Are we Confusing Life Enrichment with Activities in Dementia Care?

What exactly is the meaning of Life Enrichment?  

Quite simply, Life Enrichment it is the act of bringing purpose and joy to persons living with memory loss. As dementia progresses, engaging in a life skill or routine task becomes increasingly challenging, and seniors need the support of someone who can adapt activities so they can still feel a sense of accomplishment, success and enjoyment.

How do Activities differ?

In senior care,  Activities are the entertainment, planned events, exercise classes etc. that are posted on weekly and monthly charts for anyone who is able to join in.

So, the question then is, are we too often confusing Life Enrichment with Activities?   

Too often, the answer is yes.  These are not the same, although they often intersect.  Person-centered or resident-centered care models must focus on the individual (life enrichment), as opposed to the whole (activities).    While activities are important to everyone living with dementia, those activities must bring purpose and joy to the individual, giving them a feeling of accomplishment.

When we fulfill the purpose, joy, accomplishment needs of an individual, we have a life enrichment model.  For each person, that may or may not coincide with the activities that are offered to all the residents.

Digging Deeper into Life Enrichment

The needs of persons living with dementia change, sometimes daily or even hourly.  Resident-centered care starts with understanding who they are now,  and their life story, allowing us to capture the who, what, why, when and how of their life.  Why is this so critical? Those long-ago snapshots allow us opportunities to engage with that person’s memories that are still intact.  Persons with Alzheimer’s disease and other forms of dementia will most likely retain those distant memories of their younger years while short-term memories fade.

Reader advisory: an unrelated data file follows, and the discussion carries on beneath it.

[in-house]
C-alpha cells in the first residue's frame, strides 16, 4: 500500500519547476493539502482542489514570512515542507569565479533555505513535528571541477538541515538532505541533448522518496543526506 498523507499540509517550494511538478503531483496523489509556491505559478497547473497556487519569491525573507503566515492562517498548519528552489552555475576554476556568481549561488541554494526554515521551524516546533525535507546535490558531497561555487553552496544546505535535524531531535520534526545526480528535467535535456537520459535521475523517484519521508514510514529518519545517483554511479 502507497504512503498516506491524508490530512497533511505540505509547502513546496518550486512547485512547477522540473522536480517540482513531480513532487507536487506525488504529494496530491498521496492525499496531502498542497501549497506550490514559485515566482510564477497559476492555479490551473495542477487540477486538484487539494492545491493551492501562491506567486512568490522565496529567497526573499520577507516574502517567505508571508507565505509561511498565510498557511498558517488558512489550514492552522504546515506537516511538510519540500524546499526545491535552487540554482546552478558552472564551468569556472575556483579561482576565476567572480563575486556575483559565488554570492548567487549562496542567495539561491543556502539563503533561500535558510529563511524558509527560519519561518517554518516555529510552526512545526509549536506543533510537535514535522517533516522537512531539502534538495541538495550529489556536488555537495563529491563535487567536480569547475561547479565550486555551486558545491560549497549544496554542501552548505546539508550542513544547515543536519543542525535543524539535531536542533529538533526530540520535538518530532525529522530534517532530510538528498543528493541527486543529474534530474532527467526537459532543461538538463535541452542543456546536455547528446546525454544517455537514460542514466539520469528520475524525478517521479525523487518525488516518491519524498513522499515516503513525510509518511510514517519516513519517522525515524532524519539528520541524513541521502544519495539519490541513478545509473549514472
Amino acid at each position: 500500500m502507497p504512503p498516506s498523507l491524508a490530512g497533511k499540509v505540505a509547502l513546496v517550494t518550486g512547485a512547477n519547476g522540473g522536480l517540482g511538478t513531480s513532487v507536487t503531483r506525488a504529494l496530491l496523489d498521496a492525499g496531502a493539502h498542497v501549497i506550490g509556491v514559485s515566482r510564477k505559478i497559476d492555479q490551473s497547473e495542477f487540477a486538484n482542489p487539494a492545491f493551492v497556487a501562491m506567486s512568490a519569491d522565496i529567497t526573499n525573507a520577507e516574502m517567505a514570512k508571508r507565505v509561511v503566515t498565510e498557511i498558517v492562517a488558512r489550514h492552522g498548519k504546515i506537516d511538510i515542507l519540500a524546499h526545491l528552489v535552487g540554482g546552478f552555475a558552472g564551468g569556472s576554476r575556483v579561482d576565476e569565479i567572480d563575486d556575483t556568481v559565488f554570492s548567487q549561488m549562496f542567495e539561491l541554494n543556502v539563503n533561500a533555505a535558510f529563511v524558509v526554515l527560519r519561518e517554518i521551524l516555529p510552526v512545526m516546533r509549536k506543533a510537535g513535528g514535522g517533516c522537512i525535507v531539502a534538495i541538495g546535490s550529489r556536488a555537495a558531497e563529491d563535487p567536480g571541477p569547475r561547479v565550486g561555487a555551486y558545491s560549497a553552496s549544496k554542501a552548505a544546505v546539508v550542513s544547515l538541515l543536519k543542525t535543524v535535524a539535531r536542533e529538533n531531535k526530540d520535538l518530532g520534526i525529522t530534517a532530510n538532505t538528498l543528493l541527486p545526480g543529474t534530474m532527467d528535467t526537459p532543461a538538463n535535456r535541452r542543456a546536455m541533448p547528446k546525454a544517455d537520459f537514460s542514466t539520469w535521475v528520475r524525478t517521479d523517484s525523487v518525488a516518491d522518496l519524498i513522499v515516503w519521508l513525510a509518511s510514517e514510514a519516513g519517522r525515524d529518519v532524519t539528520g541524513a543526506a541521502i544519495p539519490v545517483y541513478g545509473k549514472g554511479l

When we take the time to dig deeper,  we discover the person they once were – and still are!  Let’s look at an example:

Kate came into memory care with mid-stage dementia.  She was listless and had no interest in taking part in the Activities that were offered daily.  On the surface, you would think Kate was depressed and had no interest at all.  After a life history assessment and talking with her family, the staff learned that Kate was a landscape architect, master gardener, and avid hiker!  No one would have guessed coming in that Kate had such an interesting career and such knowledge and passion for gardening.

What might life enrichment look like for Kate?  Spending time in the community’s outdoor garden, possibly taking part in garden activities with assistance, certainly photos of projects that she designed as a young architect would capture memories and spark conversation.  How about finding out where some of her hiking adventures were and finding  National Geographic and Travel shows that she might engage with?  Perhaps your community hasVirtual Reality programming in place.  There are tremendous products now that literally transform life experiences for persons with dementia. A memory basket of gardening items, tools that she used in her career and personal photos of her gardens, hiking adventures and certainly her projects could all be kept in a place where staff and families can access easily to engage in quality time together.

Kate may not find any interest in the Activities offered, but that doesn’t mean Life Enrichment has been sacrificed.  For Kate, what gives her purpose, joy, and feelings of accomplishment are not found in the activities area.  That’s okay!  We’ve found the sparks with Kate, and maybe our activities can incorporate some of her needs, but we are certainly not relying on our Activities program to provide Life Enrichment to her as an individual.

For more information on reminiscence training and other innovative dementia programs, please visit http://www.AGEucate.com

Pam Brandon is President/Founder of AGE-u-cate® Training Institute, the creator of the Dementia Live® simulation experience, and Flashback™️ Reminiscence Training.  She is a passionate advocate for aging adults and those who serve them.  Pam may be contacted at pam@AGEucate.com

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